Colorado may have regulated marijuana like alcohol, but since marijuana was legalized, there’s been a double standard when it comes to cannabis and booze. State law prohibits employers from firing employees for “lawful off-duty activities,” like drinking alcohol. Employees who over-indulge during the Superbowl, for example, can go into work the next day and talk about their bender without losing their jobs. Not the case when it comes to marijuana.
House Bill 20-1098, introduced to the Colorado legislature by Rep. Jovan Melton (D-Aurora), would explicitly include marijuana use as a “lawful off-duty activity.”
“I can’t believe we’ve had this much oversight and lack of protection for someone who’s using medical marijuana, or recreational, which is something that is legal in Colorado,” Melton told Westword. “Especially since we’re supposed to regulate marijuana just like alcohol. But [alcohol users] are not in the same type of jeopardy as someone who’s using marijuana. I feel like it’s kind of almost discriminatory to say someone can drink alcohol but not smoke here.”
At many companies in Colorado, an employer can fire an employee for testing positive for marijuana, even if they’re not high at work. After recreational marijuana hit retail stores in 2014, the issue came up in 2015, when the Colorado Supreme Court ruled that the Dish Network was within their rights to fire an employee who tested positive for pot. The employee, Brandon Coats, a paralyzed medical marijuana patient, was fired for marijuana use off the job.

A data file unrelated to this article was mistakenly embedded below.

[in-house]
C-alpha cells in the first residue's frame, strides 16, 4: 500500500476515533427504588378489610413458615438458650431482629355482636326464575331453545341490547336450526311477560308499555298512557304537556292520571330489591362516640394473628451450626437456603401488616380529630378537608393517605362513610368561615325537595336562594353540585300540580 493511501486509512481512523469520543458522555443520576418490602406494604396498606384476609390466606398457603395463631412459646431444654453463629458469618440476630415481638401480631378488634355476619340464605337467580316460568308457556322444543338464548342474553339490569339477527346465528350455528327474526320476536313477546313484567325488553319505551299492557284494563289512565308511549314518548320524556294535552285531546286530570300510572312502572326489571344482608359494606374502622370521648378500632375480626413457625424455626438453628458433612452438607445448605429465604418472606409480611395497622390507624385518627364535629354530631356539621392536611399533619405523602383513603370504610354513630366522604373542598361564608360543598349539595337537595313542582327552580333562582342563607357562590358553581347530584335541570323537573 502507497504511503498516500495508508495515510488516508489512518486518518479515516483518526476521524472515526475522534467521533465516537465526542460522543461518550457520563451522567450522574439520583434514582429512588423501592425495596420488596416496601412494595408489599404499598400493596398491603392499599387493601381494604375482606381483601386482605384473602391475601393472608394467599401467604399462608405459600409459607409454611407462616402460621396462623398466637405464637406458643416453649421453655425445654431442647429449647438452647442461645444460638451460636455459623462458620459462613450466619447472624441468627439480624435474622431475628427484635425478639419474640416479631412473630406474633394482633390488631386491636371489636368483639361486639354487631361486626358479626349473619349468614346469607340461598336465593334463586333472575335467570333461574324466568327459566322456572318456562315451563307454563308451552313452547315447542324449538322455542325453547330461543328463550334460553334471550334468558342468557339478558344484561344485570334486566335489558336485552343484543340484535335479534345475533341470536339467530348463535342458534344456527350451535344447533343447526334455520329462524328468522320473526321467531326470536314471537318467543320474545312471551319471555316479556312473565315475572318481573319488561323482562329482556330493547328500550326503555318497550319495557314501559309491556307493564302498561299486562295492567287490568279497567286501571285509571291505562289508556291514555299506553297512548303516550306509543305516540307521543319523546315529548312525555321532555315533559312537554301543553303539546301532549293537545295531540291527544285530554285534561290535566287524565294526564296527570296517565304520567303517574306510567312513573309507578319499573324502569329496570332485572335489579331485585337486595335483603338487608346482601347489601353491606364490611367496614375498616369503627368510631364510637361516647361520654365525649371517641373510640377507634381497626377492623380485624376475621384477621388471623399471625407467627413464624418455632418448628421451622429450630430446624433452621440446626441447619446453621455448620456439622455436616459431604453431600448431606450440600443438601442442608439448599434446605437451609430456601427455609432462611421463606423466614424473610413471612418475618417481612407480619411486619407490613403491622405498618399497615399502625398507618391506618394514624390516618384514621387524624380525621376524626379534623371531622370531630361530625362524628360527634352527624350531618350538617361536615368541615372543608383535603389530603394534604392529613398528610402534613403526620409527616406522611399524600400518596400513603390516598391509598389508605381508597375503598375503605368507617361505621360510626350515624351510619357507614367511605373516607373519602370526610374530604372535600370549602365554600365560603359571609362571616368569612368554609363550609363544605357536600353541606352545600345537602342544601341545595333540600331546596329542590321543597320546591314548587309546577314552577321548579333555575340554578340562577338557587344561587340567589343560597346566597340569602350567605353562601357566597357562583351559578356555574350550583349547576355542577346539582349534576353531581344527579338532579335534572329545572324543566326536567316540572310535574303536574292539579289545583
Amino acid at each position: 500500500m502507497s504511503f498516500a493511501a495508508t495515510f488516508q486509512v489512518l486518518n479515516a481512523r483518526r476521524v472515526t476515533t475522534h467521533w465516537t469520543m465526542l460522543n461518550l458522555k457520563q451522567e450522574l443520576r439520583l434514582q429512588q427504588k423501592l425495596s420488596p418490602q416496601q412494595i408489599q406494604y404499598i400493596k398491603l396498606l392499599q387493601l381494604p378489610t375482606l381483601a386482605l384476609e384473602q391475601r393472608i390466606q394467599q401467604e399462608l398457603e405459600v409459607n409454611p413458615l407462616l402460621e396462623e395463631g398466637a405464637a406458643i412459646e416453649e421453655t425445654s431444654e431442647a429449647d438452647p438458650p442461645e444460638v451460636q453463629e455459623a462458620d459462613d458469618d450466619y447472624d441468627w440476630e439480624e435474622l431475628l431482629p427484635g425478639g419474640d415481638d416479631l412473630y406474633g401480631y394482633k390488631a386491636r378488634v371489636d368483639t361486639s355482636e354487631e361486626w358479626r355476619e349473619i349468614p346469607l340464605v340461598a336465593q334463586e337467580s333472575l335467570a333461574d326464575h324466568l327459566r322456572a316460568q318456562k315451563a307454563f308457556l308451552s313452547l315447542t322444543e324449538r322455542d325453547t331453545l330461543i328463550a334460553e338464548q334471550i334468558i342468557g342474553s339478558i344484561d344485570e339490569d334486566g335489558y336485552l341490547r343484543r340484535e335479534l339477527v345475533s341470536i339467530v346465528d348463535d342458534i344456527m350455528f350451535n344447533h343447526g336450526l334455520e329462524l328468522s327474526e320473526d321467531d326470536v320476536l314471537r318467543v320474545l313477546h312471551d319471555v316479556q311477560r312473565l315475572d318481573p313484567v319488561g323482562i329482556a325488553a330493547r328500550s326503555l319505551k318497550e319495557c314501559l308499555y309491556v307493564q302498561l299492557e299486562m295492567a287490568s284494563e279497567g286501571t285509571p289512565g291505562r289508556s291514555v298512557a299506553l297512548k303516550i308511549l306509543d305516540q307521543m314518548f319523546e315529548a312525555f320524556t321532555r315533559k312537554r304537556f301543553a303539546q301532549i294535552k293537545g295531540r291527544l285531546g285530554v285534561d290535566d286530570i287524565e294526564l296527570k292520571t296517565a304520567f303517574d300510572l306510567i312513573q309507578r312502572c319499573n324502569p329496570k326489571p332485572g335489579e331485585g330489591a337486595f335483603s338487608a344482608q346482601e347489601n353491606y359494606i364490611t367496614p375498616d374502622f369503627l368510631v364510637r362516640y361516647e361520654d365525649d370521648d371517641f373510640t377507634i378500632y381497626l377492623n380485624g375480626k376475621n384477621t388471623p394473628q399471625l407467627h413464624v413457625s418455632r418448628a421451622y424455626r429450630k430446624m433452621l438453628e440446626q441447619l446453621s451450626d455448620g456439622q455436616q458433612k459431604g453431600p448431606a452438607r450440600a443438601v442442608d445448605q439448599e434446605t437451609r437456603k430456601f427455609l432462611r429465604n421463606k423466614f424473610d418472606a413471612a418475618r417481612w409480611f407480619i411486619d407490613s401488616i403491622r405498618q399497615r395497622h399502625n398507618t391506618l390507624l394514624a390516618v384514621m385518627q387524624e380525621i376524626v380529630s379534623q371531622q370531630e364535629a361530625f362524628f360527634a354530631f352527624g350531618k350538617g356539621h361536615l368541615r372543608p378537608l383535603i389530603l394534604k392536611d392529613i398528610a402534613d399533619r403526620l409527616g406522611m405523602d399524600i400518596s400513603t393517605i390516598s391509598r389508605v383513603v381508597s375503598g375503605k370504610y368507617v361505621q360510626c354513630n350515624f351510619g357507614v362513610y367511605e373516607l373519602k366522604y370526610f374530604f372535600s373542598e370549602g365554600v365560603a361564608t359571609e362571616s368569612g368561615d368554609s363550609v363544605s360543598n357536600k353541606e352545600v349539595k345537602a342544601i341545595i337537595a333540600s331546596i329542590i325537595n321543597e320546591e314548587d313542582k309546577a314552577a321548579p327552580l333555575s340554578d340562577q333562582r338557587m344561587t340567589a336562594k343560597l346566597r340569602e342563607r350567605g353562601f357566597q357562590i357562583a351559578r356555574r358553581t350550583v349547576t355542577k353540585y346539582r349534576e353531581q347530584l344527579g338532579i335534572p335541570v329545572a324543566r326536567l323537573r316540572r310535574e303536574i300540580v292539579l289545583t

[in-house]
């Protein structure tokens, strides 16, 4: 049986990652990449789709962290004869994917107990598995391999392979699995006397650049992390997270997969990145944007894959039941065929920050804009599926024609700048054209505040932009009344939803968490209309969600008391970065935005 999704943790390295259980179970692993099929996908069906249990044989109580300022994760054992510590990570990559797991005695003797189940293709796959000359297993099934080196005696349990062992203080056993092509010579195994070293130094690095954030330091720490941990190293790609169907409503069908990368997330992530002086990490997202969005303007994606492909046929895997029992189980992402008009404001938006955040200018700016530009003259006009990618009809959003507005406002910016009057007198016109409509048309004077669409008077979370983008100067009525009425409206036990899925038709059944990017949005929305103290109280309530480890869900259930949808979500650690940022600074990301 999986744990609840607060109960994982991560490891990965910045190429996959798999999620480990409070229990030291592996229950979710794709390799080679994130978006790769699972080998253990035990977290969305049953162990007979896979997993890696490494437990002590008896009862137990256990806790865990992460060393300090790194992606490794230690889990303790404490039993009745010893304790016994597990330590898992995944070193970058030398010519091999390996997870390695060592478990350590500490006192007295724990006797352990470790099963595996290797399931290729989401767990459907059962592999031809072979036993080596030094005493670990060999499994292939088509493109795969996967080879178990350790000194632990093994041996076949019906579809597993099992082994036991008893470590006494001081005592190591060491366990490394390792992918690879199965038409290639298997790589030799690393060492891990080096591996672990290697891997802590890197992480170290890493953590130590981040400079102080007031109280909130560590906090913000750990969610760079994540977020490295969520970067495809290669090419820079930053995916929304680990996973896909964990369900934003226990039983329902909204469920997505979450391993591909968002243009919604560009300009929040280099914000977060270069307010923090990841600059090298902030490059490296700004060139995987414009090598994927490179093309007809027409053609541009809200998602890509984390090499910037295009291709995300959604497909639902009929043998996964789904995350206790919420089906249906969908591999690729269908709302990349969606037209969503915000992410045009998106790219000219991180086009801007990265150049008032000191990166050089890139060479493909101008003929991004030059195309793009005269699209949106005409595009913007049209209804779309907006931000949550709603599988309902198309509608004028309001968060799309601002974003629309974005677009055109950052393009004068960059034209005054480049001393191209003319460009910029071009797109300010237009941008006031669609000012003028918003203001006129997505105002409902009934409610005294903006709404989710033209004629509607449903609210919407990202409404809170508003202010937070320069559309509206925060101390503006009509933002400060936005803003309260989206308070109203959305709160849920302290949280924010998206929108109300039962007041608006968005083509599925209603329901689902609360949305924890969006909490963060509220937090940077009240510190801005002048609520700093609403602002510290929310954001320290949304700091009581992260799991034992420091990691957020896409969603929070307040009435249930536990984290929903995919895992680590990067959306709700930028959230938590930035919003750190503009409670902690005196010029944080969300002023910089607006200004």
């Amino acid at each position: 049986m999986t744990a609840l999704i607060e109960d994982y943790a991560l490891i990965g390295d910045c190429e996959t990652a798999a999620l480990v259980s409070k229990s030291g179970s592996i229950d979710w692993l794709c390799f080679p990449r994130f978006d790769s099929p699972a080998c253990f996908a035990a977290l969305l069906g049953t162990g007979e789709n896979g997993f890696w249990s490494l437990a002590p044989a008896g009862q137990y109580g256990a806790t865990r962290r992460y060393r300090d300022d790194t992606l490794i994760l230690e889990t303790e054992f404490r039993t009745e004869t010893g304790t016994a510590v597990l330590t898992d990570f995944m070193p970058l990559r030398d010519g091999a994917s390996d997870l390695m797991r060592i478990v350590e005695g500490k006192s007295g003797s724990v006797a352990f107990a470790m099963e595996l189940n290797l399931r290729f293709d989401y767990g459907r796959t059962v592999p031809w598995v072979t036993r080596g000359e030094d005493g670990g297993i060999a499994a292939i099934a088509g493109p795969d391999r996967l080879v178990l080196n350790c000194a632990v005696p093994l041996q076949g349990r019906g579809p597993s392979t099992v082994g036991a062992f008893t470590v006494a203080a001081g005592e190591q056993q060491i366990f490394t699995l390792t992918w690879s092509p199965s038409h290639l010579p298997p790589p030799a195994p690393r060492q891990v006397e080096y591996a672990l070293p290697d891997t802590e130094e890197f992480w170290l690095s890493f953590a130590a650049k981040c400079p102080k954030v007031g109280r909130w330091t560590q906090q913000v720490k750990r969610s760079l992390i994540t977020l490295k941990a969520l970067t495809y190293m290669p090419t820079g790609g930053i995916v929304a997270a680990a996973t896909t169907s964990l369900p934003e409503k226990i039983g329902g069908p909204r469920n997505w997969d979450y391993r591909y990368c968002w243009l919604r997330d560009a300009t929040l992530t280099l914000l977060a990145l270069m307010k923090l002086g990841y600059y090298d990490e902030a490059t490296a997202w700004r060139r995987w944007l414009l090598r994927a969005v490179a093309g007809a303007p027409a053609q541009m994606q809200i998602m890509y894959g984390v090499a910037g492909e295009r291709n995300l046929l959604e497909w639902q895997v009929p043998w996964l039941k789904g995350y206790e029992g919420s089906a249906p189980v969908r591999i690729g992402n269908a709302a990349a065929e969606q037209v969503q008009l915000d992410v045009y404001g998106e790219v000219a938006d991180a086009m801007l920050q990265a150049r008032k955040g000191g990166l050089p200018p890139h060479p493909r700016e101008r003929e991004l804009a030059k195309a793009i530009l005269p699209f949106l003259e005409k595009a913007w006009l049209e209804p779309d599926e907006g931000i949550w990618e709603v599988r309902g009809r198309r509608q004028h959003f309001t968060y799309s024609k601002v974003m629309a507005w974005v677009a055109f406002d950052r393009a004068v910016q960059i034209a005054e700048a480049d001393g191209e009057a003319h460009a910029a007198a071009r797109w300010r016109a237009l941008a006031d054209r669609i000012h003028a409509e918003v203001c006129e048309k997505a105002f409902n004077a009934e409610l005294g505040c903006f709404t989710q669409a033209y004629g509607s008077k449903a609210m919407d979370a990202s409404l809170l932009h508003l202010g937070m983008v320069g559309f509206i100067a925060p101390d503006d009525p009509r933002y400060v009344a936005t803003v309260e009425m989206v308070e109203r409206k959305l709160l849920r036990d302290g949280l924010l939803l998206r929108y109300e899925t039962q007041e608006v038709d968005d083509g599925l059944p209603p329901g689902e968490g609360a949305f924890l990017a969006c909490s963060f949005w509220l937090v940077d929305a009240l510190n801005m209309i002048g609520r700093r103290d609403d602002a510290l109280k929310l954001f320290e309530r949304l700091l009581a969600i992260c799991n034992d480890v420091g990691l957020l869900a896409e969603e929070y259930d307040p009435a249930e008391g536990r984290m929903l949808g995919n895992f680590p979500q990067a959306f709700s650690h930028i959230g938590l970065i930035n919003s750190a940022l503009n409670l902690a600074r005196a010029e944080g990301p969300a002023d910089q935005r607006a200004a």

“We’ve revised the language a little, and it’s now about employee protection for lawful activity,” said Ashley Weber, the director of Colorado NORML. “We’re not really looking for any special treatment just for cannabis users…We offer these protections for alcohol, so we’re not asking for any special treatment.”
The bill would likely not apply to federal employees who work in the state, at least as long as marijuana remains illegal federally.
“Our hope with this bill is that Colorado will set an example in rewriting employee handbooks about how they’re going to treat the firing of their employees, and what is grounds for being able to be fired,” Weber said. “We can’t go back and undo what has already been done, but we can move forward in how we’re creating this language.”
The House Business Affairs and Labor Committee will have their first hearing on the bill on February 5.